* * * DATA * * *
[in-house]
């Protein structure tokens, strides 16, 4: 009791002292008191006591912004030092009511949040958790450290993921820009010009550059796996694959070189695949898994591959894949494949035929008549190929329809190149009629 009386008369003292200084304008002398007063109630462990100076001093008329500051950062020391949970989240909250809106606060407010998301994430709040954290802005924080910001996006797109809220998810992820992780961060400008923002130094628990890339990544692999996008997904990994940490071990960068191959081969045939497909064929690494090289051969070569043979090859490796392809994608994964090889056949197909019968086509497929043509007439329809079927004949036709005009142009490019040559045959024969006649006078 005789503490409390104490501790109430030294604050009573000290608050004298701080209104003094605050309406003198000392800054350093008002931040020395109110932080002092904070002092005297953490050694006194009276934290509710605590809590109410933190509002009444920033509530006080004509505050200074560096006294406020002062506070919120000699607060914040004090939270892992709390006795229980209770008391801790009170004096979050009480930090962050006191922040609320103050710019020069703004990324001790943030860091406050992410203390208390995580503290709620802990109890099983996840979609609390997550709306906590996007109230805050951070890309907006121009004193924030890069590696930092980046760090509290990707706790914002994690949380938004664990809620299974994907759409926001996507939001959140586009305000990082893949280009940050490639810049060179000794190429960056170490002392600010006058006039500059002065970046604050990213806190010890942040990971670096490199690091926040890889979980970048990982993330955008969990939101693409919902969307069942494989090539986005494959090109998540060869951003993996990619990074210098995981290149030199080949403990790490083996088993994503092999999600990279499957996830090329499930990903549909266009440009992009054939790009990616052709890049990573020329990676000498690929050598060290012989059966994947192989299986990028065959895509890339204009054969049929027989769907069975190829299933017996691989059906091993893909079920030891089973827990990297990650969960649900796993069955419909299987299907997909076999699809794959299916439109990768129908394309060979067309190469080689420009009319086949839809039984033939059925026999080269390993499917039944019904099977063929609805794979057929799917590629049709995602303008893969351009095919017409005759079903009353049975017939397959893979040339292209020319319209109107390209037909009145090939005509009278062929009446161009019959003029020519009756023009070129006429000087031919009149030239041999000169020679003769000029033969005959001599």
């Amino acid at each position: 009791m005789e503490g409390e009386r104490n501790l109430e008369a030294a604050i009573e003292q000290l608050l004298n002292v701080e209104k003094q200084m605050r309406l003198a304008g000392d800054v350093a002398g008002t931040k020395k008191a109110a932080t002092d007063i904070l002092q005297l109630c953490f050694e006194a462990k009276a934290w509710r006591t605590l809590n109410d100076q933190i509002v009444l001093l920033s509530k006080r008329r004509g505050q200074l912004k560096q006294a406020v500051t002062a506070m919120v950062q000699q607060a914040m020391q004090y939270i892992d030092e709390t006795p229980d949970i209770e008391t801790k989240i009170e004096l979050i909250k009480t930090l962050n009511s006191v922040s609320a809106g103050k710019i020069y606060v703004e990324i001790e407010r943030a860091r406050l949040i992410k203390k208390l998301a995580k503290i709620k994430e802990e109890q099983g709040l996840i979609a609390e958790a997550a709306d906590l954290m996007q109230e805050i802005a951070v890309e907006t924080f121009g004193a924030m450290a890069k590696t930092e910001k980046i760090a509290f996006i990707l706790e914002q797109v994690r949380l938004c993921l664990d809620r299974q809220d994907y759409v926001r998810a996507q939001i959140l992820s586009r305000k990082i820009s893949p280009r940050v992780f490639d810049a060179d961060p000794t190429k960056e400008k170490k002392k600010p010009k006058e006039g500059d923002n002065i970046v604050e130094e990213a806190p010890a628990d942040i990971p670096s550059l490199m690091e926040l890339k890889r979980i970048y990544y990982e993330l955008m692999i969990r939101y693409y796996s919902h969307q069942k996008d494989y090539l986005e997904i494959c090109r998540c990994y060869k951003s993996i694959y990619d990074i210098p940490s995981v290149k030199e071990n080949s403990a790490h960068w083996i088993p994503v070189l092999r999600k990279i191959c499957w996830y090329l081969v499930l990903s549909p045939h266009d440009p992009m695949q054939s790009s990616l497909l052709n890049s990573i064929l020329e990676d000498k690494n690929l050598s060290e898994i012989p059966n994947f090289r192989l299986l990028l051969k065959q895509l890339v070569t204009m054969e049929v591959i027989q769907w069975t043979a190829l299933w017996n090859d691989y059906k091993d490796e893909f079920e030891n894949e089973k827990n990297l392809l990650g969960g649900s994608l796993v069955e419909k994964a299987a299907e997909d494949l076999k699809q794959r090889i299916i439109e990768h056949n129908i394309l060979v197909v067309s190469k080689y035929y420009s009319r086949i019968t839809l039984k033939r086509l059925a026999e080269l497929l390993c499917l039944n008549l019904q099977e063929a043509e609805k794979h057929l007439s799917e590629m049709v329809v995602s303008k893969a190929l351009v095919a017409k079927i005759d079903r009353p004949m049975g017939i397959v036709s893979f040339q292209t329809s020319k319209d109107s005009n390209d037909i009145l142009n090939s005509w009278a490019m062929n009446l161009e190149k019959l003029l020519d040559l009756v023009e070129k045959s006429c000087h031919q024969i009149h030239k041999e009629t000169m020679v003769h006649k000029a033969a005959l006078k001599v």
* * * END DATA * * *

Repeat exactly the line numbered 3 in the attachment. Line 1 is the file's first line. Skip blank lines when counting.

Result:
């Amino acid at each position: 009791m005789e503490g409390e009386r104490n501790l109430e008369a030294a604050i009573e003292q000290l608050l004298n002292v701080e209104k003094q200084m605050r309406l003198a304008g000392d800054v350093a002398g008002t931040k020395k008191a109110a932080t002092d007063i904070l002092q005297l109630c953490f050694e006194a462990k009276a934290w509710r006591t605590l809590n109410d100076q933190i509002v009444l001093l920033s509530k006080r008329r004509g505050q200074l912004k560096q006294a406020v500051t002062a506070m919120v950062q000699q607060a914040m020391q004090y939270i892992d030092e709390t006795p229980d949970i209770e008391t801790k989240i009170e004096l979050i909250k009480t930090l962050n009511s006191v922040s609320a809106g103050k710019i020069y606060v703004e990324i001790e407010r943030a860091r406050l949040i992410k203390k208390l998301a995580k503290i709620k994430e802990e109890q099983g709040l996840i979609a609390e958790a997550a709306d906590l954290m996007q109230e805050i802005a951070v890309e907006t924080f121009g004193a924030m450290a890069k590696t930092e910001k980046i760090a509290f996006i990707l706790e914002q797109v994690r949380l938004c993921l664990d809620r299974q809220d994907y759409v926001r998810a996507q939001i959140l992820s586009r305000k990082i820009s893949p280009r940050v992780f490639d810049a060179d961060p000794t190429k960056e400008k170490k002392k600010p010009k006058e006039g500059d923002n002065i970046v604050e130094e990213a806190p010890a628990d942040i990971p670096s550059l490199m690091e926040l890339k890889r979980i970048y990544y990982e993330l955008m692999i969990r939101y693409y796996s919902h969307q069942k996008d494989y090539l986005e997904i494959c090109r998540c990994y060869k951003s993996i694959y990619d990074i210098p940490s995981v290149k030199e071990n080949s403990a790490h960068w083996i088993p994503v070189l092999r999600k990279i191959c499957w996830y090329l081969v499930l990903s549909p045939h266009d440009p992009m695949q054939s790009s990616l497909l052709n890049s990573i064929l020329e990676d000498k690494n690929l050598s060290e898994i012989p059966n994947f090289r192989l299986l990028l051969k065959q895509l890339v070569t204009m054969e049929v591959i027989q769907w069975t043979a190829l299933w017996n090859d691989y059906k091993d490796e893909f079920e030891n894949e089973k827990n990297l392809l990650g969960g649900s994608l796993v069955e419909k994964a299987a299907e997909d494949l076999k699809q794959r090889i299916i439109e990768h056949n129908i394309l060979v197909v067309s190469k080689y035929y420009s009319r086949i019968t839809l039984k033939r086509l059925a026999e080269l497929l390993c499917l039944n008549l019904q099977e063929a043509e609805k794979h057929l007439s799917e590629m049709v329809v995602s303008k893969a190929l351009v095919a017409k079927i005759d079903r009353p004949m049975g017939i397959v036709s893979f040339q292209t329809s020319k319209d109107s005009n390209d037909i009145l142009n090939s005509w009278a490019m062929n009446l161009e190149k019959l003029l020519d040559l009756v023009e070129k045959s006429c000087h031919q024969i009149h030239k041999e009629t000169m020679v003769h006649k000029a033969a005959l006078k001599v």